At trial, RBS did not dispute that it had a duty of care to O’Donnell and MacDonald, and so the sole issue was whether greater disclosure of the informal survey letter and its underlying assumptions would have been material to the borrowers’ decision to provide their personal guarantees for the loan. The Ryden letter’s language should have been a red flag for RBS officer Marsh, demanding that he inquire as to the status of the revaluation report and its affect on the accuracy of the information previously tendered to the borrowers in light of the new assumptions. In the court’s opinion, the letter cast doubt over not only the durability of the 2007 appraisal, but equally did not support RBS representations to O’Donnell that the project property was worth £2 million in the current market. Marsh was thus under a duty specifically to inform the borrowers of the potential implications of the tenuous valuation, including seeking further information and clarification from Ryden. By using the valuation to persuade the borrowers to accept their guarantee, Marsh assumed responsibility for its accuracy. Marsh may not have appreciated that the change in underlying assumptions was potentially critical information, but the court held that he should have under the circumstances.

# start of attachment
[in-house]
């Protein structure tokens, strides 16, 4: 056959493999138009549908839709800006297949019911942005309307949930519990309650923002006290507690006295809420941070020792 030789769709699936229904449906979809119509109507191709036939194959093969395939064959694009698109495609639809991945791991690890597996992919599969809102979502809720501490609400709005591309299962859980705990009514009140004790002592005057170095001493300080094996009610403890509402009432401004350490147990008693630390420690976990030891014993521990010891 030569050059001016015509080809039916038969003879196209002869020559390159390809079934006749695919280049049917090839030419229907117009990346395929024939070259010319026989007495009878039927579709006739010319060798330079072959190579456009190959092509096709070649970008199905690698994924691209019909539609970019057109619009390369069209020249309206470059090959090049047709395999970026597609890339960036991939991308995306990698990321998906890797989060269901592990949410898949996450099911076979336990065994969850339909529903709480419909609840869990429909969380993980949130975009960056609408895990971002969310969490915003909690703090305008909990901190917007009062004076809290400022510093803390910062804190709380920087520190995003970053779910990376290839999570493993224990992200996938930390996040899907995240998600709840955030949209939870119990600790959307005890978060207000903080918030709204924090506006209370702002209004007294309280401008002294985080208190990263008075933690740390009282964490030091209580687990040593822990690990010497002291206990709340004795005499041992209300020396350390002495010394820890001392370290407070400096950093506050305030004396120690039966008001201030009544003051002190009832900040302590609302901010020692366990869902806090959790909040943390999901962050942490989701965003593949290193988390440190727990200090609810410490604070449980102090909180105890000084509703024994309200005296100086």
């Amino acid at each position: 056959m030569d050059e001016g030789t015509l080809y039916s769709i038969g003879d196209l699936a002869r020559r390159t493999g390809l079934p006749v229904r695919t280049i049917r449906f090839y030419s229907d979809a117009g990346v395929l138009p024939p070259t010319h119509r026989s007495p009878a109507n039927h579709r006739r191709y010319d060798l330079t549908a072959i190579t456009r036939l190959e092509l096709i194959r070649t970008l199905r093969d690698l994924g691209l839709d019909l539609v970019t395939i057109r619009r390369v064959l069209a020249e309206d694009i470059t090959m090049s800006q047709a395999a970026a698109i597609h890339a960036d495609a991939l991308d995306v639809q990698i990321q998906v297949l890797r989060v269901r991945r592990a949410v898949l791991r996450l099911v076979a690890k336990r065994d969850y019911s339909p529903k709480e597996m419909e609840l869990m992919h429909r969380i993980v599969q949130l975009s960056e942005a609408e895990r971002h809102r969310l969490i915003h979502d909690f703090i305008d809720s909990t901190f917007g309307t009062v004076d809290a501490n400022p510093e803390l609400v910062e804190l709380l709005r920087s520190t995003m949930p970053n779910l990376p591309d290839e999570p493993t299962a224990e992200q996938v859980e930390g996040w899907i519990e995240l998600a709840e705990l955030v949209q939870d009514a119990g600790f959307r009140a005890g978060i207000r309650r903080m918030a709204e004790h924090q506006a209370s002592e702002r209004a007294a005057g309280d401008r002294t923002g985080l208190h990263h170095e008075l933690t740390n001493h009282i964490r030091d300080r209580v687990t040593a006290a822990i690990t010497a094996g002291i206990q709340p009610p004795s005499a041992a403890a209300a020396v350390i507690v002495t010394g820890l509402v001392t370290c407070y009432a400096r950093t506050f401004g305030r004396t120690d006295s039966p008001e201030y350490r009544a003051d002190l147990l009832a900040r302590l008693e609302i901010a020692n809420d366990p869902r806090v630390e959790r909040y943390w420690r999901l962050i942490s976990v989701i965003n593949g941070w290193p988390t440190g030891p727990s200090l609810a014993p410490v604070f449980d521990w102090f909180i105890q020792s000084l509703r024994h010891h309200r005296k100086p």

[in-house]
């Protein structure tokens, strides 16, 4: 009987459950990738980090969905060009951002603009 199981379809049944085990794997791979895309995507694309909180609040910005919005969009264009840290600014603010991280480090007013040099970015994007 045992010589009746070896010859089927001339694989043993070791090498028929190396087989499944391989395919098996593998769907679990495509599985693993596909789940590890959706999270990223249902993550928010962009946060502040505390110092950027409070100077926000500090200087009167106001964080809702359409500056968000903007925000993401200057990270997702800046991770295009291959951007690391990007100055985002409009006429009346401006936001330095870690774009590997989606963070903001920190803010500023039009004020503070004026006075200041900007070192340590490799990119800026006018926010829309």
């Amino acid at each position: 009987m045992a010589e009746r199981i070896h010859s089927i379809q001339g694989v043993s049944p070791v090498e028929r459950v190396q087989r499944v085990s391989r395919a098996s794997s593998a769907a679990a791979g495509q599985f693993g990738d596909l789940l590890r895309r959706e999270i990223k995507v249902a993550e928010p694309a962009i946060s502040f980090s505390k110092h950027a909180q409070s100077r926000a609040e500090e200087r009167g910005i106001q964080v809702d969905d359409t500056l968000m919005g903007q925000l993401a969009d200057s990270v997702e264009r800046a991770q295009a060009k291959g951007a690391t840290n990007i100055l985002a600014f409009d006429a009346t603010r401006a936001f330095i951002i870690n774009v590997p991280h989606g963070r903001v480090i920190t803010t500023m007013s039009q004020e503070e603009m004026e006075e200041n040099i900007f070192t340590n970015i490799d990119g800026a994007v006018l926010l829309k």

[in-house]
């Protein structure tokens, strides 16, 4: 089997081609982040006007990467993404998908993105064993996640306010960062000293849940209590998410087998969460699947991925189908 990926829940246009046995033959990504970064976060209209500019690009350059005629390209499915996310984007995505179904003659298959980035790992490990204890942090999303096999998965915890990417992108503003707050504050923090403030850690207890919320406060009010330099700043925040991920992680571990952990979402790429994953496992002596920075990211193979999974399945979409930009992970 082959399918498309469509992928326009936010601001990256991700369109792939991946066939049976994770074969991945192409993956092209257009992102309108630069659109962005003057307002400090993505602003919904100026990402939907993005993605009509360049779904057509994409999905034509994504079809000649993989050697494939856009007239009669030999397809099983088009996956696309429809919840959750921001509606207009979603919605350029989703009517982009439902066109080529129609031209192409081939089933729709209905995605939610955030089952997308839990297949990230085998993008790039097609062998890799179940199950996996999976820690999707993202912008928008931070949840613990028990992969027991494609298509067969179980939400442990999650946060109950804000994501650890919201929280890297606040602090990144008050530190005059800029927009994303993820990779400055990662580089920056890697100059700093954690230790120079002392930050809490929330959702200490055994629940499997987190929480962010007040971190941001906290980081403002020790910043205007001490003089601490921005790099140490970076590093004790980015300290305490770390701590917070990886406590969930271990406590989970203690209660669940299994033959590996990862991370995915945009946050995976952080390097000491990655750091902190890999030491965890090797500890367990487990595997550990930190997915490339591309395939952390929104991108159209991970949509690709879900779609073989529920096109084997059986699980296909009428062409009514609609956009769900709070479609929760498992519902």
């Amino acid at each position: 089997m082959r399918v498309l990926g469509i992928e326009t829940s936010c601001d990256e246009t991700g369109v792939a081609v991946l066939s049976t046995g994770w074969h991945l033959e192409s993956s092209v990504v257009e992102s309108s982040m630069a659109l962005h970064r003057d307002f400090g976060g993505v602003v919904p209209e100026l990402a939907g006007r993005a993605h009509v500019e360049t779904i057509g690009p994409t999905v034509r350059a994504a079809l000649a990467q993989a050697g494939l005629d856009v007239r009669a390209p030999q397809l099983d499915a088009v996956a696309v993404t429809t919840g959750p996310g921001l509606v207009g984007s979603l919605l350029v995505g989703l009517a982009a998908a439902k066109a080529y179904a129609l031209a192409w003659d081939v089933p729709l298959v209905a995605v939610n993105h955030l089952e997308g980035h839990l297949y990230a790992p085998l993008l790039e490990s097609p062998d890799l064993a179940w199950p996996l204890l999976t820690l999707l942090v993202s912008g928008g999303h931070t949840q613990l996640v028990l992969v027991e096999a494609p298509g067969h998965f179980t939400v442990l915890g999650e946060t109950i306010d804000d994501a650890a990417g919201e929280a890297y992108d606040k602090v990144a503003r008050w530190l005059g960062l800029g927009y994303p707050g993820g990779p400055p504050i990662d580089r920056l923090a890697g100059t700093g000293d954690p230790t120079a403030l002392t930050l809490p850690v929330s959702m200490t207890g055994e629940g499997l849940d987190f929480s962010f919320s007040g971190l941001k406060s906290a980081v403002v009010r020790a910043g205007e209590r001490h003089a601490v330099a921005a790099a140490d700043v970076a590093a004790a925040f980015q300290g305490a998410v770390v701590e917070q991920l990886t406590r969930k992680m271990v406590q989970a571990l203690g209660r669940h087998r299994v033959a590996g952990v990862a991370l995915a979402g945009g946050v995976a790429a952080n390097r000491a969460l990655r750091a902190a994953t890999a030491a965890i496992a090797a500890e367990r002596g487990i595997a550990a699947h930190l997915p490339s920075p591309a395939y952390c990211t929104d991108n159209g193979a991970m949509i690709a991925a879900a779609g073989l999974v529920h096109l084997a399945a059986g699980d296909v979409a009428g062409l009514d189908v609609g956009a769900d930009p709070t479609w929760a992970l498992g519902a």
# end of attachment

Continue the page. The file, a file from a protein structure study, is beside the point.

While RBS and Marsh initially claimed that the appraisal advice letter was sent to O’Donnell during the renegotiation period, O’Donnell did not receive it, and so was unaware of the fundamental shift in valuation methodology. Occurring so soon after the initial survey, though, O’Donnell reasonably believed the project conditions in the new analysis had not changed from the first appraisal (including the building density figure), and that his and MacDonald’s personal guarantees were unlikely to be utilised. The court was satisfied that RBS personnel but did not give the letter of appraisal to the borrowers. (Marsh’s claim that he had put the letter in an ‘out’ tray for delivery to O’Donnell would have been insufficient to satisfy his duty in any event). This was confirmed by the fact that O’Donnell and MacDonald raised no concerns about the impact of the valuation; had they known about the letter and the change in valuation methodology, they would not have guaranteed the loans to RBS.